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Human Factors in Electronics, IEEE Transactions on

Issue 1 • Date Sept. 1963

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Displaying Results 1 - 16 of 16
  • IEEE Transactions on Human Factors in Electronics

    Page(s): c1
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    Freely Available from IEEE
  • IEEE Professional Technical Group on Human Factors in Electronics

    Page(s): c2
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    Freely Available from IEEE
  • [Table of contents]

    Page(s): 1
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  • Guest editor [Duane McRuer]

    Page(s): 2
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  • Manual control issue introduction

    Page(s): 3 - 4
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  • Man-Machine System Simulation for Flight Vehicles

    Page(s): 4 - 14
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    A procedure for conducting a meaningful simulation of a man-machine system is presented and illustrated by various specific examples. The relationship of the various types of simulators to their use is outlined and desirable detailed characteristics are delineated. The tradeoffs between simulator complexity, realism and the interrelation of various feedback sensing cues (motion, visual or tactile) are discussed and the necessity of validating the simulation by use of a variable stability and variable control system aircraft is noted. It is shown that as the problem to be studied becomes more complicated or the questions asked of the simulation become more quantitative, the simulator characteristics must become more flight-like, since in the last analysis the best place to ask the question is when the pilot and the vehicle are immersed in the true environment (i.e., flight). View full abstract»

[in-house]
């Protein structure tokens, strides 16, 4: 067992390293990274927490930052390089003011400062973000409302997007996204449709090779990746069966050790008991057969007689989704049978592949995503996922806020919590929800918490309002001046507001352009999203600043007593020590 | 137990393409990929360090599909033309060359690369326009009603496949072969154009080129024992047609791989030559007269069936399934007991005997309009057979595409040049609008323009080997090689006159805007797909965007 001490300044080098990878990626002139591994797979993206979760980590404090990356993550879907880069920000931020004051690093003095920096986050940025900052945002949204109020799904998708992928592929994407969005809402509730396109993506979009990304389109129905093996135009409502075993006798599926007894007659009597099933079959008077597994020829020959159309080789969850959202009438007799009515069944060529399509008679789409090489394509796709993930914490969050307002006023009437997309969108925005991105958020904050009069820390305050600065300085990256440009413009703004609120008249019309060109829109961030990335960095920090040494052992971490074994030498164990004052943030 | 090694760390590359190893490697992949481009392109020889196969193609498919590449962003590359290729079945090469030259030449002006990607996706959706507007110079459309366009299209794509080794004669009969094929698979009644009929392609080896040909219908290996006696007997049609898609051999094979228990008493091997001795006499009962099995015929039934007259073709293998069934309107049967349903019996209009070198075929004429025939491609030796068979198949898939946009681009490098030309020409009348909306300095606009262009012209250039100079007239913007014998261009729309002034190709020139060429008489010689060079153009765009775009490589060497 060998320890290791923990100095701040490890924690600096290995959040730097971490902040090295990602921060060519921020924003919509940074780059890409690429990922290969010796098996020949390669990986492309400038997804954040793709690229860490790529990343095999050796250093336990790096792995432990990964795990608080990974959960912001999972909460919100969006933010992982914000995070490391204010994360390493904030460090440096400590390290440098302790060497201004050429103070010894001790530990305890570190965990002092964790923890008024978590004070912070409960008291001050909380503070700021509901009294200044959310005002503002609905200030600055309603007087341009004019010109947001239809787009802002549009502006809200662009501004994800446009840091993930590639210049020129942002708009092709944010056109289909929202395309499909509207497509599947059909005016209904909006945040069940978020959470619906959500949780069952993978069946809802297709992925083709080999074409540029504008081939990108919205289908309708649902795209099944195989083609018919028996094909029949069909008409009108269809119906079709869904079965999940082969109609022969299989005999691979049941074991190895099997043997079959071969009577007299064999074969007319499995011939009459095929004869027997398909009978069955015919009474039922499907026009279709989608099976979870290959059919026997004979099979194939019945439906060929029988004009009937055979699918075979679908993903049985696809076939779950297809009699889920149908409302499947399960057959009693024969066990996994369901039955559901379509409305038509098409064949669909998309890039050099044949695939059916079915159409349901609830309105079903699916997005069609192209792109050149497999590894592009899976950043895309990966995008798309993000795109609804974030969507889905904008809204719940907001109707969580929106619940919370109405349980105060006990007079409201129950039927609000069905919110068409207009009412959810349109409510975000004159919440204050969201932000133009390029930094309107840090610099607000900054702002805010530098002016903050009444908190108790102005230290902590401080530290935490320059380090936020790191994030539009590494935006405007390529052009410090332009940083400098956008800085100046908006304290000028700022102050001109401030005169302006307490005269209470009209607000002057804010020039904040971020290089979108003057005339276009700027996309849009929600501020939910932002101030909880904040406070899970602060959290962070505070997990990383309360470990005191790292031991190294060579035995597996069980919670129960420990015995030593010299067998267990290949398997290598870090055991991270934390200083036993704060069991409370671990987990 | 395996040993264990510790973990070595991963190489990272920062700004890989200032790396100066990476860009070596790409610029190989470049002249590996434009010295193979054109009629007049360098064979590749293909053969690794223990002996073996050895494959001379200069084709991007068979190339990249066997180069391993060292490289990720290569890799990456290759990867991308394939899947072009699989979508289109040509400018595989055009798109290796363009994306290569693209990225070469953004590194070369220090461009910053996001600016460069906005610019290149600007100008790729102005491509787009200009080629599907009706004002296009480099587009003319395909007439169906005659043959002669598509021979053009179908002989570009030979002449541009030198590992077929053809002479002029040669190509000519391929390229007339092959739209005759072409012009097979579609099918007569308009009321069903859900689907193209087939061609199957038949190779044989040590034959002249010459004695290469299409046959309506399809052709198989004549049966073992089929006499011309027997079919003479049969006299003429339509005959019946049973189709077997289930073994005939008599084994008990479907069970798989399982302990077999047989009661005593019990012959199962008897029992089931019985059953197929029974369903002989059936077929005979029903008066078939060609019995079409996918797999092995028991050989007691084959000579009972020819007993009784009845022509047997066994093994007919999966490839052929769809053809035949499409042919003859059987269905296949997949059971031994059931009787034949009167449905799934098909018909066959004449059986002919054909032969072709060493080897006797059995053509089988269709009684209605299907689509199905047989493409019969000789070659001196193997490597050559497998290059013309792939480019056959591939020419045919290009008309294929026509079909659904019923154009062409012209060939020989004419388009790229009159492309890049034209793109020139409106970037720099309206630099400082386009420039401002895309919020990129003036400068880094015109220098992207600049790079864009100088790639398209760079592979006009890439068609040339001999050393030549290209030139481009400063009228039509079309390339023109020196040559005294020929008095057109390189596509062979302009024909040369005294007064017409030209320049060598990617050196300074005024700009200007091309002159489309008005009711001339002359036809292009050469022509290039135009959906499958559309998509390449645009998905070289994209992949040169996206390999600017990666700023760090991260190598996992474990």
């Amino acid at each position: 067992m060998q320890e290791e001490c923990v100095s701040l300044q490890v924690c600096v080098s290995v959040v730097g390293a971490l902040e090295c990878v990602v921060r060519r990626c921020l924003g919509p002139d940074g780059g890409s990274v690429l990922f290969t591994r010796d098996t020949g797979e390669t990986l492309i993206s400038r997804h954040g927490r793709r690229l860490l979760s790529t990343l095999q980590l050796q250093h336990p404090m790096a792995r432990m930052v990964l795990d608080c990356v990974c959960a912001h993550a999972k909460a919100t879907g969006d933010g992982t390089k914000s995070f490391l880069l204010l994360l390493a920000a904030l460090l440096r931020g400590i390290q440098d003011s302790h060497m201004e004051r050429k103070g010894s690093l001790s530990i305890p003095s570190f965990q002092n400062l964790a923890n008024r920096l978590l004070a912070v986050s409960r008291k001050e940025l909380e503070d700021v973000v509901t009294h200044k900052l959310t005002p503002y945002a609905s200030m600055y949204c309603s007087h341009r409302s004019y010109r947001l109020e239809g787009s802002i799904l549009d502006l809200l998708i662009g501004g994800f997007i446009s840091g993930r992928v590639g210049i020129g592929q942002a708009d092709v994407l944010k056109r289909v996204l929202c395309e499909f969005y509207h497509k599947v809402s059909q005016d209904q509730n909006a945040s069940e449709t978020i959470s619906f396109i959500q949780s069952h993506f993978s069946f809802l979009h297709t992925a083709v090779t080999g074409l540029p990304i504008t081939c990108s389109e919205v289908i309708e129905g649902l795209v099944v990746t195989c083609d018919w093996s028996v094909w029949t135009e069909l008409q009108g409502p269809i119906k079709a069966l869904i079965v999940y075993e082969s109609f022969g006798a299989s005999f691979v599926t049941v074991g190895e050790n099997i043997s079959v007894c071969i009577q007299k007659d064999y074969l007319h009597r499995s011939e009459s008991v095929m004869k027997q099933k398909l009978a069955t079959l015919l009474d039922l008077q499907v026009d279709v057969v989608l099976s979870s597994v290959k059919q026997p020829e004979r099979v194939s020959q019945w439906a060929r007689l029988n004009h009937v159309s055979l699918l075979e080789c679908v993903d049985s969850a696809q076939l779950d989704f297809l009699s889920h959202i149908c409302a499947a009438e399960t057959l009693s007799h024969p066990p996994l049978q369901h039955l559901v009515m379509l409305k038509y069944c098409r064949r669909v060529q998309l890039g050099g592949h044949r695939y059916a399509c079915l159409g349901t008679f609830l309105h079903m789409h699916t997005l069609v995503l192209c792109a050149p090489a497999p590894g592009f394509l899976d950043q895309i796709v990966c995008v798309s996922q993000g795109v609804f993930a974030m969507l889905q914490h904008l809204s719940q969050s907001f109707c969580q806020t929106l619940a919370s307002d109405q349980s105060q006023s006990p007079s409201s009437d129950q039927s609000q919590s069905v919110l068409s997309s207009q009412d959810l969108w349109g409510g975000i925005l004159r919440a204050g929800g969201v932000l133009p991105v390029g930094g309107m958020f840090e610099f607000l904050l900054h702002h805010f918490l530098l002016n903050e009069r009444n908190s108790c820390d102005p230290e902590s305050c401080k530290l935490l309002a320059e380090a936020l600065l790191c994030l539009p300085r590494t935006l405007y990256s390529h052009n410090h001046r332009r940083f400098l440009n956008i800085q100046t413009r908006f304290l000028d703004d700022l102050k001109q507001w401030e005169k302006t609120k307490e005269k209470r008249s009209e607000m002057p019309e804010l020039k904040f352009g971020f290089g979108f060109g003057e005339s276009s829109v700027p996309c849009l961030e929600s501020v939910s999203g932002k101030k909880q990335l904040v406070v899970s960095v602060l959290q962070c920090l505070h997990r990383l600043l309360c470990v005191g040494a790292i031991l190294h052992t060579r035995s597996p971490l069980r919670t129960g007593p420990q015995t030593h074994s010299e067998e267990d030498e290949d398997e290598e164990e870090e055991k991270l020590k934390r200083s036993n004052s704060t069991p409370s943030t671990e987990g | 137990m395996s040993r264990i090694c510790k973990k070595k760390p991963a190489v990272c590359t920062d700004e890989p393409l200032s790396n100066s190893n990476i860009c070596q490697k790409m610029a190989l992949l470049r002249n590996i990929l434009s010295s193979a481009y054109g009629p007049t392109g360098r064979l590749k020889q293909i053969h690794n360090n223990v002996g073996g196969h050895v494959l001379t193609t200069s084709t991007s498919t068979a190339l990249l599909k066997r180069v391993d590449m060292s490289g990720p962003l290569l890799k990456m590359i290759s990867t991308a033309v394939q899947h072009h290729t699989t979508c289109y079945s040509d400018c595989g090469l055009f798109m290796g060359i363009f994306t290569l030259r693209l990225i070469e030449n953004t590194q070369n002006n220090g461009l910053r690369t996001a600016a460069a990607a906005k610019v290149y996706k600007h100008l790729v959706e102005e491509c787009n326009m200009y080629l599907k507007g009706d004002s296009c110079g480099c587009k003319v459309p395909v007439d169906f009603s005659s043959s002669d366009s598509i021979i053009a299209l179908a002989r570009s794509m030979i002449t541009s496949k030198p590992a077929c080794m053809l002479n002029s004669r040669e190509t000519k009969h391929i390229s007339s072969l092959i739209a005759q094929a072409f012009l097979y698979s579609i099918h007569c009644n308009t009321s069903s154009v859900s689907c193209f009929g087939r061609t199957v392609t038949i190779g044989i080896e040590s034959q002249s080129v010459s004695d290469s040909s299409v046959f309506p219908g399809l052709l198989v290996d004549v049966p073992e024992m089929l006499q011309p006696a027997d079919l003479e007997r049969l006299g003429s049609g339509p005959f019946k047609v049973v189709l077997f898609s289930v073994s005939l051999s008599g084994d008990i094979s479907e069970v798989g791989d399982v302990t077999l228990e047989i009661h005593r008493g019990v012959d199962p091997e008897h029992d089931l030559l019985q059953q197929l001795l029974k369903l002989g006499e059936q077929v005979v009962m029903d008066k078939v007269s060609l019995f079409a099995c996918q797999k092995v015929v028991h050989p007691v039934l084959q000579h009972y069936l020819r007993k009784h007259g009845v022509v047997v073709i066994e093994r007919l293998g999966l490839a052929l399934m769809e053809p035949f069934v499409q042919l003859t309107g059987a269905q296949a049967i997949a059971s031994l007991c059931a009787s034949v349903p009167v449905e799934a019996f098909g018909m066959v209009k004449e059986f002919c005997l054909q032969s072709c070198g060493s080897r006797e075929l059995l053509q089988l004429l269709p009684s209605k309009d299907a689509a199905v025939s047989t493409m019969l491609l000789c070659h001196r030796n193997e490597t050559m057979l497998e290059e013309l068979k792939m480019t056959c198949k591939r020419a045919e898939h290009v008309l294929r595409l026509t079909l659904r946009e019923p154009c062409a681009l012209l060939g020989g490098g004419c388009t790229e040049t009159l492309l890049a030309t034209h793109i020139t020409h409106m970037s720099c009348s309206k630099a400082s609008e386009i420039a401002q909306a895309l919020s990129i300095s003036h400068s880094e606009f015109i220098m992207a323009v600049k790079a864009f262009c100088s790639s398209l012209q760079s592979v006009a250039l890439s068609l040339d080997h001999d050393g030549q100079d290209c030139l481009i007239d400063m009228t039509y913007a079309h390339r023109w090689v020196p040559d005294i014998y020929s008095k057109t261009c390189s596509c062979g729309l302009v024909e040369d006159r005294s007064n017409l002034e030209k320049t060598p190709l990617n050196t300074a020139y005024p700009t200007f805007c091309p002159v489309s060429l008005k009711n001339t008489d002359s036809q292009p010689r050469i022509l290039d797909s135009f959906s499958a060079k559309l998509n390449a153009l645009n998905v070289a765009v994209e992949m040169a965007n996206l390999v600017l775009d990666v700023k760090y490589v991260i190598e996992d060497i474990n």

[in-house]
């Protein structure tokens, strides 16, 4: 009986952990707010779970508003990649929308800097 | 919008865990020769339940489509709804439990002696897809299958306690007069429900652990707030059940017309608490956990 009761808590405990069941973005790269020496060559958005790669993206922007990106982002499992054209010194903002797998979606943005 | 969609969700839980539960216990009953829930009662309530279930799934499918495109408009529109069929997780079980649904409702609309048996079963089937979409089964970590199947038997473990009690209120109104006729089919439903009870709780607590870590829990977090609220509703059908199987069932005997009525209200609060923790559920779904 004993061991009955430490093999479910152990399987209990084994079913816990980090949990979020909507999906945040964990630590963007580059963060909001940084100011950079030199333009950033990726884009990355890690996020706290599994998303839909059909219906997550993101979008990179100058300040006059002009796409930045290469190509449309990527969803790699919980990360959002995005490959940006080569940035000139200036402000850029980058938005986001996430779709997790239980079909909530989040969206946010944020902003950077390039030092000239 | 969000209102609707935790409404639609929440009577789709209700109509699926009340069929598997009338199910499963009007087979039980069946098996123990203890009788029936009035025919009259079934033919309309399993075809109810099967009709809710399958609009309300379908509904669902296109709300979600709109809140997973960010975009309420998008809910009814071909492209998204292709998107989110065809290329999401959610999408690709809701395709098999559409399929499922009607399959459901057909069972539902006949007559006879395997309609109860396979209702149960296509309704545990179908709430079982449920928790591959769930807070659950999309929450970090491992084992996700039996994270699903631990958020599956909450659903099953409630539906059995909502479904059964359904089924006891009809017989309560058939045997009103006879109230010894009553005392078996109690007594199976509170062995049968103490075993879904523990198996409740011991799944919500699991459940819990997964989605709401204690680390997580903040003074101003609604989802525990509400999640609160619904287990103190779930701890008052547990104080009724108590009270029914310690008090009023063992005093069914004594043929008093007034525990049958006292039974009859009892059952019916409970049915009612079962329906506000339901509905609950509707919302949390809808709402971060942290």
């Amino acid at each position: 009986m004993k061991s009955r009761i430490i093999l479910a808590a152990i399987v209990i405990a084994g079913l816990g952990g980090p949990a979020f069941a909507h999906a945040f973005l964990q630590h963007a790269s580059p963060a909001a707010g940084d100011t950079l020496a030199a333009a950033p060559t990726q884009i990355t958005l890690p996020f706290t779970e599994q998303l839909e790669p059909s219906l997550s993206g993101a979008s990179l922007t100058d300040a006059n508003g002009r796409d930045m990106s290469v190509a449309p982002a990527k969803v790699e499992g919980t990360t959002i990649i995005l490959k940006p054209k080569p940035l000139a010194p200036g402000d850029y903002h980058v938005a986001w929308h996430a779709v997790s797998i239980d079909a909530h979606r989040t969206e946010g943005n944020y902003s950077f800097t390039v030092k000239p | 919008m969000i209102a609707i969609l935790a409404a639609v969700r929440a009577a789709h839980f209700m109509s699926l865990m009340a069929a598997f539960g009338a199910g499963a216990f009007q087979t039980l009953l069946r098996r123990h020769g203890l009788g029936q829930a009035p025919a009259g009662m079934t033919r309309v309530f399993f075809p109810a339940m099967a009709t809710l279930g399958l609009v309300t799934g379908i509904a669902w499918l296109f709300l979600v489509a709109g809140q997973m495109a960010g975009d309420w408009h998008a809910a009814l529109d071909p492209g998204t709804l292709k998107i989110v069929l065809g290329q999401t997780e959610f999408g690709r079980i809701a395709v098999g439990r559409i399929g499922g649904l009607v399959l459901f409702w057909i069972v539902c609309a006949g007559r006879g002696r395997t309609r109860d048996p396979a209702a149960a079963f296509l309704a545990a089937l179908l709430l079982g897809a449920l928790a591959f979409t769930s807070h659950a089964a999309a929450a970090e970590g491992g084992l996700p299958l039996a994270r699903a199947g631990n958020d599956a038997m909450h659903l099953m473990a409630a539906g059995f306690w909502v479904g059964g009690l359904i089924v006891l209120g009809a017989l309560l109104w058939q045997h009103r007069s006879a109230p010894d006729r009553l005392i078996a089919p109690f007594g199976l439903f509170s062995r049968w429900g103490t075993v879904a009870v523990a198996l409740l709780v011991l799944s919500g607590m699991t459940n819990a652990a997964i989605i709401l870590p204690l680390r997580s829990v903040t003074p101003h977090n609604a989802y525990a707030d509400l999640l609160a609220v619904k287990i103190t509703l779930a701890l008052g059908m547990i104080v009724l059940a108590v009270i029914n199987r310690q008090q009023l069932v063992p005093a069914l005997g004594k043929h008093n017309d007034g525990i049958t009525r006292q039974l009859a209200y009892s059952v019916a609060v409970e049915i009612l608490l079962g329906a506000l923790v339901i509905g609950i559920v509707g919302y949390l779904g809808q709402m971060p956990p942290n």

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  • Predicting Pilot Ratings of Multi-Axis Control Tasks from Single-Axis Data

    Page(s): 15 - 17
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    Techniques for predicting pilot ratings for multi-axis control tasks using single-axis rating data are evaluated. A method based on a nonlinear relationship between pilot rating and pilot generated lead time constant obtained from human response studies is shown to give excellent results. View full abstract»

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  • Studies of Manual Attitude Control: Control-Device/Display Content Comparisons

    Page(s): 17 - 24